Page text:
|29th Premier of New South Wales |
Elections: 1953, 1956, 1959
2 April 1952 – 22 October 1959
|Governor||Sir John Northcott|
Sir Eric Woodward
|Preceded by||James McGirr|
|Succeeded by||Bob Heffron|
|3rd Deputy Premier of New South Wales|
21 September 1949 – 2 April 1952
|Preceded by||Jack Baddeley|
|Succeeded by||Robert Heffron|
|Minister for Local Government|
8 June 1944 – 2 April 1952
|Preceded by||James McGirr|
|Succeeded by||Jack Renshaw|
|Member of the New South Wales Parliament|
for Cook's River
10 May 1941 – 22 October 1959
|Preceded by||New district|
|Succeeded by||Tom Cahill|
|Born||21 January 1891|
Redfern, Colony of New South Wales
|Died||22 October 1959 (aged 68)|
Sydney, New South Wales, Australia
|Resting place||Rookwood Cemetery|
|Political party||Australian Labor Party (New South Wales Branch)|
|Spouse(s)||Esmey Mary Kelly|
(m. 1922–1959; his death)
John Joseph Cahill (21 January 1891 – 22 October 1959), also known as Joe Cahill or J. J. Cahill, was a long-serving New South Wales politician, railway worker, trade unionist and Labor Party Premier of New South Wales from 1952 to his death in 1959. Born the son of Irish migrants in Redfern, New South Wales, Cahill worked for the New South Wales Government Railways from the age of 16 before joining the Australian Labor Party. Being a prominent unionist organiser, including being dismissed for his role in the 1917 general strike, Cahill was eventually elected to the Parliament of New South Wales for St George in 1925.
After many years of backbench service, including a term outside of parliament, Cahill was eventually appointed Secretary for Public Works in 1941 and Minister for Local Government in the government of William McKell in 1944, where he led significant reforms of local government in the state, including establishing a Royal commission in 1945, and passing the landmark Local Government (Areas) Act of 1948. Promoted to Deputy Premier in 1949, Cahill became Premier of New South Wales from April 1952 to his death in October 1959. His term as premier is primarily remembered for his government's role in post-war infrastructure development, which included the commissioning of the Sydney Opera House and construction of the expressway which now bears his name.
Joe Cahill, as he was popularly known, was born on 21 January 1891 in the inner-Sydney suburb of Redfern, the son of Irish-born parents, Thomas Cahill, and Ellen Glynn. Cahill's father was a labourer at the nearby Eveleigh Railway Workshops. After being educated at St Brigid's convent school, Marrickville, and Patrician Brothers' School, Redfern, at age 16 he was apprenticed as a fitter for the New South Wales Government Railways at the Eveleigh railway workshops on 2 July 1907.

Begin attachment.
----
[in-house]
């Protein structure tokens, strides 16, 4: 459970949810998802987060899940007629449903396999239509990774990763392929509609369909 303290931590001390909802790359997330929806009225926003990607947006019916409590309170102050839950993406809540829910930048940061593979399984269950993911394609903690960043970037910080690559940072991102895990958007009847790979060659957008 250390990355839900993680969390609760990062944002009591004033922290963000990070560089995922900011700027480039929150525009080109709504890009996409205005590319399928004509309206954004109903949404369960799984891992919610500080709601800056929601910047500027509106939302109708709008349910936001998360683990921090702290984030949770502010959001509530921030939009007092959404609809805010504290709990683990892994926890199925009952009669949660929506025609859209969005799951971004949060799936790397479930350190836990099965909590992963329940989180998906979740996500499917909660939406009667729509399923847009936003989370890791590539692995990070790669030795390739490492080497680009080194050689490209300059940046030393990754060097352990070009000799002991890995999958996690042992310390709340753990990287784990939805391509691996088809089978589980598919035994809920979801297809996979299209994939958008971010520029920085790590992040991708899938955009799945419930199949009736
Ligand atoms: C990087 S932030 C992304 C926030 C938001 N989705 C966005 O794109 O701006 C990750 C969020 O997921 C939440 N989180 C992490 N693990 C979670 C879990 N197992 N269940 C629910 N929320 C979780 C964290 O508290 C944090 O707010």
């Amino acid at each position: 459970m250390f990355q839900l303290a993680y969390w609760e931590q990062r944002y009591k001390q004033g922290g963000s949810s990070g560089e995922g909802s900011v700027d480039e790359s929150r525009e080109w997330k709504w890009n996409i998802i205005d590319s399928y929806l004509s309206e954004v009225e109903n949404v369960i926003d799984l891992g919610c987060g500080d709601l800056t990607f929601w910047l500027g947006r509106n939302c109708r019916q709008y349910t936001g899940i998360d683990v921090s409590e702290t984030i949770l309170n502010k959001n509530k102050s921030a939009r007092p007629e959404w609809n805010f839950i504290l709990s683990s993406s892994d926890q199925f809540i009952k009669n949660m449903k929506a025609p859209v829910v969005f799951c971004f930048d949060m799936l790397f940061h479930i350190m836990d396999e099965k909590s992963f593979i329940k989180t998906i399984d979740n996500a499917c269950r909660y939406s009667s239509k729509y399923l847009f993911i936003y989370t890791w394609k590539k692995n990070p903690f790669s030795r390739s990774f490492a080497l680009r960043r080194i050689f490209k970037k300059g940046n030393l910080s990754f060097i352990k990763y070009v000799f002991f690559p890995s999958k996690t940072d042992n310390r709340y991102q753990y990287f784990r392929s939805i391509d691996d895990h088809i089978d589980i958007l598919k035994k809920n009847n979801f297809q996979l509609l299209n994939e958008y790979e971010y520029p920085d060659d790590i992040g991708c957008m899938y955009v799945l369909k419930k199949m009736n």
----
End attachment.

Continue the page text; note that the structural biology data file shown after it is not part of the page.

As a member of the Workers' Educational Association and the Marrickville branch of the Amalgamated Society of Engineers (known from 1921 as the Amalgamated Engineering Union [AEU]), Cahill became politically active and joined the NSW Branch of the Labor Party. Like most Roman Catholics within the Labor Party he opposed conscription for the First World War in 1916, and lost his railway job on 14 August 1917 after taking part in a general strike over railway workers' pay and conditions.
Cahill also made his first attempt to enter politics as a member of the Parliament of New South Wales, when he stood as the Labor candidate for the Legislative Assembly seat of Dulwich Hill at the March 1917 election. Bearing the marks of a young radical, Cahill campaigned on big ideas like the abolition of the Legislative Council and replacing the state Governor with the Lieutenant-Governor, but his comment that "the wealth of the country should be placed in one big pool" attracted amusement in the press. Cahill was subsequently defeated on a margin of 31-68% against the sitting Nationalist Party member, Tom Hoskins.
On 17 February 1918 his younger brother who also worked in the New South Wales railways, Sapper Thomas James Cahill, of the 4th Field Company (4th Division), Australian Engineers, was killed in action in France. After a period of difficult unemployment, Cahill found some work selling insurance amongst other temporary jobs, but was re-employed by the New South Wales Government Railways in mid-1922 at the Randwick Tramway Workshops.
On 11 November 1922, at St Brigid's Church, Marrickville, he married Esmey Mary Kelly and they were to have three sons and two daughters. When their first son was born on 12 February 1924, they named him "Thomas James" after Cahill's younger brother. In 1922, after taking part in an unsuccessful attempt to unseat the Engineers Union's NSW governing body through a federal council, Cahill among several others was sued by the union for "illegally holding office within the union". Although the suit was later dismissed by the Chief Judge in Equity, Philip Street, Cahill was banned from holding office in the union by the AEU until 1925.